Metatarsalgia is a medical term describing pain in the area of the metatarsophalangeal joints of your foot. This is a common term to describe pain along the ball of your foot that can be a symptom of forefoot conditions like Morton’s toe, stress fracture, and arthrosis. Typically most people experience this condition in their 2nd-4th metatarsal heads with or without collapse of the transverse metatarsal arch, which is the functional arch that runs horizontally across the forefoot. People will describe this feeling as stepping on a pebble, or sharp pain in the forefoot.

This can be caused by a combination of the following factors:

  • Lax ligaments from a collapsed arch
  • Increased biomechanical pressure from pregnancy or being overweight
  • 1st ray is not being used, causing excess weight shift to the second and third metatarsals
  • Shifting weight from rearfoot to forefoot (heels, improper toe box, worn down shoes)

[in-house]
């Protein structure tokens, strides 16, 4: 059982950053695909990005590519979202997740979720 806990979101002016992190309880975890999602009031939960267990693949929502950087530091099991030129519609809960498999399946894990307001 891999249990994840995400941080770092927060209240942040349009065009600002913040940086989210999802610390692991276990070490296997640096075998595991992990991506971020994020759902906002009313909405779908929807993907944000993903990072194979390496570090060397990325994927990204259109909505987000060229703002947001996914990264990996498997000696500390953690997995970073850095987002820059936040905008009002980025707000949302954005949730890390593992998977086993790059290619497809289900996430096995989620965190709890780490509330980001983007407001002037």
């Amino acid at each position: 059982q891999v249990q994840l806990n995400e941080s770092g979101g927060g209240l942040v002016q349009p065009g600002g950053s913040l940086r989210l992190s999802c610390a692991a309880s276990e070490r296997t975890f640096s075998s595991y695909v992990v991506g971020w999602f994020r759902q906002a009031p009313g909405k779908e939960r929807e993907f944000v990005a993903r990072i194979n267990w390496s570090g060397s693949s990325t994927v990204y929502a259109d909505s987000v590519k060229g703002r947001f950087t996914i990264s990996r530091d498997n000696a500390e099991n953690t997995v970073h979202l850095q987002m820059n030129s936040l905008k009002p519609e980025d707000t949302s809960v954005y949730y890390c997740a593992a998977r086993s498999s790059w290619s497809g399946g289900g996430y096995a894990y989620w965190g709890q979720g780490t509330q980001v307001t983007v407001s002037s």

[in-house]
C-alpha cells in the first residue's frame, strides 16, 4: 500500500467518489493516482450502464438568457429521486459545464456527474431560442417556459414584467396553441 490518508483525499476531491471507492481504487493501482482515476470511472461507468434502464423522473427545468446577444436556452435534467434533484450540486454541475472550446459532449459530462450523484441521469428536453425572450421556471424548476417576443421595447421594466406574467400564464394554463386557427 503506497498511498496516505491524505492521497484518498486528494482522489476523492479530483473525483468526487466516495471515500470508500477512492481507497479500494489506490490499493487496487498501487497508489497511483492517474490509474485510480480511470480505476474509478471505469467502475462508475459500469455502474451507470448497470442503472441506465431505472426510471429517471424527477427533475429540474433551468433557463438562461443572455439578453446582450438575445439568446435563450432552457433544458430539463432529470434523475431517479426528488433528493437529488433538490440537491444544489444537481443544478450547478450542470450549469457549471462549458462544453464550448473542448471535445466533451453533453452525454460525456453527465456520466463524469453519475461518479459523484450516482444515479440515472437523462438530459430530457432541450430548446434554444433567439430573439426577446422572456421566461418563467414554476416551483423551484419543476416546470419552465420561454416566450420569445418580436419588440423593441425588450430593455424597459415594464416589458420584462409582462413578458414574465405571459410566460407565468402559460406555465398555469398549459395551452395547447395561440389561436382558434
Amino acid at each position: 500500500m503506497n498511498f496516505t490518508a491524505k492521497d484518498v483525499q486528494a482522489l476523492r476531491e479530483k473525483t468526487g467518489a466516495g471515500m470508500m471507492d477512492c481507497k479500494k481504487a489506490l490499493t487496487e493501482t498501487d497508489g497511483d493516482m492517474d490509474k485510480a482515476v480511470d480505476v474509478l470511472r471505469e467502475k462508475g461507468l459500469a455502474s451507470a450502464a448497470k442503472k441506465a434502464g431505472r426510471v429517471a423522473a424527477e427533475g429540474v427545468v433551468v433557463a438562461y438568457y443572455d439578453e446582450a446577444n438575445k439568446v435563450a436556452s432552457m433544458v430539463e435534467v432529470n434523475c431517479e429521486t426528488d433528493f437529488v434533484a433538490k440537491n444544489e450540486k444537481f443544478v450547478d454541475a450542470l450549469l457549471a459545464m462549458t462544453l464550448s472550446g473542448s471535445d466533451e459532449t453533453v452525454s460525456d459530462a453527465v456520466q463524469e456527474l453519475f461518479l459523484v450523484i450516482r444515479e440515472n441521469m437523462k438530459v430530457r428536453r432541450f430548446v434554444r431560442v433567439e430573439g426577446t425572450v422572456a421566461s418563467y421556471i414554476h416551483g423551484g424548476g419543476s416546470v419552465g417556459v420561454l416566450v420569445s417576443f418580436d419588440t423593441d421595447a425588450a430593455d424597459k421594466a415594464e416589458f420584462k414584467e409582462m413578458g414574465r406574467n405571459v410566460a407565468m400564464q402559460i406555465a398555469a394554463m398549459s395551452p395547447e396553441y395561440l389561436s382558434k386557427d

• Improper gait/pronation mechanics
  • Overuse, including on hard surfaces

If you have classically high arches, which are called Pes Cavus, you may need metatarsal support, in the use of a pad or orthotic. Of course, it is super important to have the right diagnosis as you could be suffering from the inverse injury Pes Planus, an abnormally flattened longitudinal arch where corrective exercises can be used to functionally strengthen your arch.

If this is an acute case, we have found the best results utilizing Winback Tecar Therapy and utilizing Kinesiotape for pain and functional reinforcement. This gives us a window to attack the root cause of their dysfunction and strengthen the intrinsic foot musculature to alleviate pressure on the metatarsal joints. Mobilization/Manipulation can be utilized if clinically indicated and stretching the hamstrings and calves can also be given in addition to proper shoe wear.

If you are looking for help regarding your foot pain, give us a call today at 727-228-3030 or schedule an appointment online at

Dr. Caleb Hebert

Dr. Caleb Hebert

Doctor of Chiropractic

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